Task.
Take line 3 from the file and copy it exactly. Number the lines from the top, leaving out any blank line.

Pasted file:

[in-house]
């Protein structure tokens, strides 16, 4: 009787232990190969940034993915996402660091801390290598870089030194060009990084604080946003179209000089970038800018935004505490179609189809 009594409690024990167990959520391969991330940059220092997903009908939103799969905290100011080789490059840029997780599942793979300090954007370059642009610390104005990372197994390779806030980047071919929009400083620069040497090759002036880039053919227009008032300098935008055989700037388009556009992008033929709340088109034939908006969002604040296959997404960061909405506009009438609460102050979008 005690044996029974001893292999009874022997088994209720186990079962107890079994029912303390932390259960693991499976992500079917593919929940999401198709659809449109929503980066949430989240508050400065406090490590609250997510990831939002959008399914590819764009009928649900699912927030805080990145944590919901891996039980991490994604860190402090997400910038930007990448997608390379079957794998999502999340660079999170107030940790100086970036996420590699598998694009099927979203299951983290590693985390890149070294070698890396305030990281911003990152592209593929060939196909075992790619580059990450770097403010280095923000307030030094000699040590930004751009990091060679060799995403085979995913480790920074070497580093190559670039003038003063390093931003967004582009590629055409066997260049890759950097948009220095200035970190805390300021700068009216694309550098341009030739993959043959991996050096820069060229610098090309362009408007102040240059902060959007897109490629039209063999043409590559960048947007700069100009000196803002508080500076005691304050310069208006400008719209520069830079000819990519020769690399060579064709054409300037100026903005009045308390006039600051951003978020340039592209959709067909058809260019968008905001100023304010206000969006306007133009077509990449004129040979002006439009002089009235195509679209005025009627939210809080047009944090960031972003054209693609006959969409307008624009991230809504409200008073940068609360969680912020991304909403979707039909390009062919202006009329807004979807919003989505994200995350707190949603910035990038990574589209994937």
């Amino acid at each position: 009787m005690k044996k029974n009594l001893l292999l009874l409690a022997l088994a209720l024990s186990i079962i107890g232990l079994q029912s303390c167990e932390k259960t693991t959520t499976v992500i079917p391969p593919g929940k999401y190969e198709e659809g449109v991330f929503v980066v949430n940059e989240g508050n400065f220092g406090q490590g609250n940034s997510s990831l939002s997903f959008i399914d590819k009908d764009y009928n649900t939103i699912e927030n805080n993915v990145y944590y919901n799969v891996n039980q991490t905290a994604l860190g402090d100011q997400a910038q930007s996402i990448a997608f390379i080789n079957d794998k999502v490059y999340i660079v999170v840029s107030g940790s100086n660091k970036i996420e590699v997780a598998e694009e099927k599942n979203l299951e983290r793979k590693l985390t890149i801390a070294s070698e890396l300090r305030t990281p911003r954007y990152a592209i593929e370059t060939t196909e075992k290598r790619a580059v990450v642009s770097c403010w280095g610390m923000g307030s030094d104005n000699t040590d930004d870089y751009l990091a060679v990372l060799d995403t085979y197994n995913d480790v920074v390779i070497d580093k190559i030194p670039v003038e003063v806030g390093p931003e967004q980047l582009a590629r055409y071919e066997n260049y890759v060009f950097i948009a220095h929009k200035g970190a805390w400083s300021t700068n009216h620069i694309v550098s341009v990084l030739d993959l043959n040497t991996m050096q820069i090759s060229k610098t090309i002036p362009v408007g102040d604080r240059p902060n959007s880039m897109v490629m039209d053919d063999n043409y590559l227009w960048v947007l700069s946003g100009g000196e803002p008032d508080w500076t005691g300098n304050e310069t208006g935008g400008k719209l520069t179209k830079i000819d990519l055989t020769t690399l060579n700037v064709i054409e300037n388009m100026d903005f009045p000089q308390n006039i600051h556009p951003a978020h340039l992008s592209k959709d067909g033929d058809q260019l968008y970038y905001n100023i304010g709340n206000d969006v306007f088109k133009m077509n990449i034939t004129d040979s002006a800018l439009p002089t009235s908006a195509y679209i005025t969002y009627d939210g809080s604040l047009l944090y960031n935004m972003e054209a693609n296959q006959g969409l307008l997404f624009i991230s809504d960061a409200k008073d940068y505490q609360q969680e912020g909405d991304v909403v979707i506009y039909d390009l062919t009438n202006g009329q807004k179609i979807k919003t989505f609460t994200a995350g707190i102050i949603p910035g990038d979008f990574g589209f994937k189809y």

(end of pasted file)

């Amino acid at each position: 009787m005690k044996k029974n009594l001893l292999l009874l409690a022997l088994a209720l024990s186990i079962i107890g232990l079994q029912s303390c167990e932390k259960t693991t959520t499976v992500i079917p391969p593919g929940k999401y190969e198709e659809g449109v991330f929503v980066v949430n940059e989240g508050n400065f220092g406090q490590g609250n940034s997510s990831l939002s997903f959008i399914d590819k009908d764009y009928n649900t939103i699912e927030n805080n993915v990145y944590y919901n799969v891996n039980q991490t905290a994604l860190g402090d100011q997400a910038q930007s996402i990448a997608f390379i080789n079957d794998k999502v490059y999340i660079v999170v840029s107030g940790s100086n660091k970036i996420e590699v997780a598998e694009e099927k599942n979203l299951e983290r793979k590693l985390t890149i801390a070294s070698e890396l300090r305030t990281p911003r954007y990152a592209i593929e370059t060939t196909e075992k290598r790619a580059v990450v642009s770097c403010w280095g610390m923000g307030s030094d104005n000699t040590d930004d870089y751009l990091a060679v990372l060799d995403t085979y197994n995913d480790v920074v390779i070497d580093k190559i030194p670039v003038e003063v806030g390093p931003e967004q980047l582009a590629r055409y071919e066997n260049y890759v060009f950097i948009a220095h929009k200035g970190a805390w400083s300021t700068n009216h620069i694309v550098s341009v990084l030739d993959l043959n040497t991996m050096q820069i090759s060229k610098t090309i002036p362009v408007g102040d604080r240059p902060n959007s880039m897109v490629m039209d053919d063999n043409y590559l227009w960048v947007l700069s946003g100009g000196e803002p008032d508080w500076t005691g300098n304050e310069t208006g935008g400008k719209l520069t179209k830079i000819d990519l055989t020769t690399l060579n700037v064709i054409e300037n388009m100026d903005f009045p000089q308390n006039i600051h556009p951003a978020h340039l992008s592209k959709d067909g033929d058809q260019l968008y970038y905001n100023i304010g709340n206000d969006v306007f088109k133009m077509n990449i034939t004129d040979s002006a800018l439009p002089t009235s908006a195509y679209i005025t969002y009627d939210g809080s604040l047009l944090y960031n935004m972003e054209a693609n296959q006959g969409l307008l997404f624009i991230s809504d960061a409200k008073d940068y505490q609360q969680e912020g909405d991304v909403v979707i506009y039909d390009l062919t009438n202006g009329q807004k179609i979807k919003t989505f609460t994200a995350g707190i102050i949603p910035g990038d979008f990574g589209f994937k189809y």